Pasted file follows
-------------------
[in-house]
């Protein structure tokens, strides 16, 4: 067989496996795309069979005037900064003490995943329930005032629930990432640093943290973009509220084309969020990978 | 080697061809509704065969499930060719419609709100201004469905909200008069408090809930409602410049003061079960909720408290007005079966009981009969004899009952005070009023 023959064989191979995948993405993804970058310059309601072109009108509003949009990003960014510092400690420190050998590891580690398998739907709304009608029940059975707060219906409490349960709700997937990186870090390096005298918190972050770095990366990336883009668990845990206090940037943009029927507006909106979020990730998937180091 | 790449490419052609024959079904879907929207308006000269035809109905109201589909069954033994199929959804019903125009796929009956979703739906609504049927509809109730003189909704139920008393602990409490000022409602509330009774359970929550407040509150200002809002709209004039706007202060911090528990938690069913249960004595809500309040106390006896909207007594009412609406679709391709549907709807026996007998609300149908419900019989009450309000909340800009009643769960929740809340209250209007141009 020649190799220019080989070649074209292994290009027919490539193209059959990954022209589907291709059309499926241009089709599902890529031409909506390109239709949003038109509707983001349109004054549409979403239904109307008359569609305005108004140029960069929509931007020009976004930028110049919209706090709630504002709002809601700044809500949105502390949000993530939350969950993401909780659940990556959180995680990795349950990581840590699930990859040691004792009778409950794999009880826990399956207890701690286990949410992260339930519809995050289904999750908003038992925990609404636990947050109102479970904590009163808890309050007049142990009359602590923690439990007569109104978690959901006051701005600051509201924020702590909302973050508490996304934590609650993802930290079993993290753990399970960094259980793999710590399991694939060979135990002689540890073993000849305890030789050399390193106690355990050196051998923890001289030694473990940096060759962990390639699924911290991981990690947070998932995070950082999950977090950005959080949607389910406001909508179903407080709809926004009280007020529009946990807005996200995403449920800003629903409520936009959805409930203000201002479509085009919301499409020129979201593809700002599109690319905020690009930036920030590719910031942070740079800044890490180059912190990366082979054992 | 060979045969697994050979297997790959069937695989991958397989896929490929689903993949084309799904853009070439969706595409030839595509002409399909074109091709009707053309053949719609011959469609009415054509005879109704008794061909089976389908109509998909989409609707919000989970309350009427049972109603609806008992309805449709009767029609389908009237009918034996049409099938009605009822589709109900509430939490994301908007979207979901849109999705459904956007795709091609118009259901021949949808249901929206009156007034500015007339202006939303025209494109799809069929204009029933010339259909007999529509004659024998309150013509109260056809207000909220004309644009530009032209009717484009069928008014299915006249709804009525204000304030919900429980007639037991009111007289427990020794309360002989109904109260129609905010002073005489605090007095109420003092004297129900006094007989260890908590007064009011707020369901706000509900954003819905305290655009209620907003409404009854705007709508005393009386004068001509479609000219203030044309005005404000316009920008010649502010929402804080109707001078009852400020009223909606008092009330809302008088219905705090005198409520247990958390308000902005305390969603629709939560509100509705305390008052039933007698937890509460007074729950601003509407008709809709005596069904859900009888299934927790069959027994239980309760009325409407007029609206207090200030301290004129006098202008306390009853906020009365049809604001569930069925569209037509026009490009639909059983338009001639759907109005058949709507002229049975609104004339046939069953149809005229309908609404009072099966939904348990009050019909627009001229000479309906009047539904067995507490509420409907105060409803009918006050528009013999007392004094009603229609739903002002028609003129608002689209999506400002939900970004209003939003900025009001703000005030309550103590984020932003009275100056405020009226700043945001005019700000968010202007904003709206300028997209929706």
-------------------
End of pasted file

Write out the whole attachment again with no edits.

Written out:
[in-house]
């Protein structure tokens, strides 16, 4: 067989496996795309069979005037900064003490995943329930005032629930990432640093943290973009509220084309969020990978 | 080697061809509704065969499930060719419609709100201004469905909200008069408090809930409602410049003061079960909720408290007005079966009981009969004899009952005070009023 023959064989191979995948993405993804970058310059309601072109009108509003949009990003960014510092400690420190050998590891580690398998739907709304009608029940059975707060219906409490349960709700997937990186870090390096005298918190972050770095990366990336883009668990845990206090940037943009029927507006909106979020990730998937180091 | 790449490419052609024959079904879907929207308006000269035809109905109201589909069954033994199929959804019903125009796929009956979703739906609504049927509809109730003189909704139920008393602990409490000022409602509330009774359970929550407040509150200002809002709209004039706007202060911090528990938690069913249960004595809500309040106390006896909207007594009412609406679709391709549907709807026996007998609300149908419900019989009450309000909340800009009643769960929740809340209250209007141009 020649190799220019080989070649074209292994290009027919490539193209059959990954022209589907291709059309499926241009089709599902890529031409909506390109239709949003038109509707983001349109004054549409979403239904109307008359569609305005108004140029960069929509931007020009976004930028110049919209706090709630504002709002809601700044809500949105502390949000993530939350969950993401909780659940990556959180995680990795349950990581840590699930990859040691004792009778409950794999009880826990399956207890701690286990949410992260339930519809995050289904999750908003038992925990609404636990947050109102479970904590009163808890309050007049142990009359602590923690439990007569109104978690959901006051701005600051509201924020702590909302973050508490996304934590609650993802930290079993993290753990399970960094259980793999710590399991694939060979135990002689540890073993000849305890030789050399390193106690355990050196051998923890001289030694473990940096060759962990390639699924911290991981990690947070998932995070950082999950977090950005959080949607389910406001909508179903407080709809926004009280007020529009946990807005996200995403449920800003629903409520936009959805409930203000201002479509085009919301499409020129979201593809700002599109690319905020690009930036920030590719910031942070740079800044890490180059912190990366082979054992 | 060979045969697994050979297997790959069937695989991958397989896929490929689903993949084309799904853009070439969706595409030839595509002409399909074109091709009707053309053949719609011959469609009415054509005879109704008794061909089976389908109509998909989409609707919000989970309350009427049972109603609806008992309805449709009767029609389908009237009918034996049409099938009605009822589709109900509430939490994301908007979207979901849109999705459904956007795709091609118009259901021949949808249901929206009156007034500015007339202006939303025209494109799809069929204009029933010339259909007999529509004659024998309150013509109260056809207000909220004309644009530009032209009717484009069928008014299915006249709804009525204000304030919900429980007639037991009111007289427990020794309360002989109904109260129609905010002073005489605090007095109420003092004297129900006094007989260890908590007064009011707020369901706000509900954003819905305290655009209620907003409404009854705007709508005393009386004068001509479609000219203030044309005005404000316009920008010649502010929402804080109707001078009852400020009223909606008092009330809302008088219905705090005198409520247990958390308000902005305390969603629709939560509100509705305390008052039933007698937890509460007074729950601003509407008709809709005596069904859900009888299934927790069959027994239980309760009325409407007029609206207090200030301290004129006098202008306390009853906020009365049809604001569930069925569209037509026009490009639909059983338009001639759907109005058949709507002229049975609104004339046939069953149809005229309908609404009072099966939904348990009050019909627009001229000479309906009047539904067995507490509420409907105060409803009918006050528009013999007392004094009603229609739903002002028609003129608002689209999506400002939900970004209003939003900025009001703000005030309550103590984020932003009275100056405020009226700043945001005019700000968010202007904003709206300028997209929706």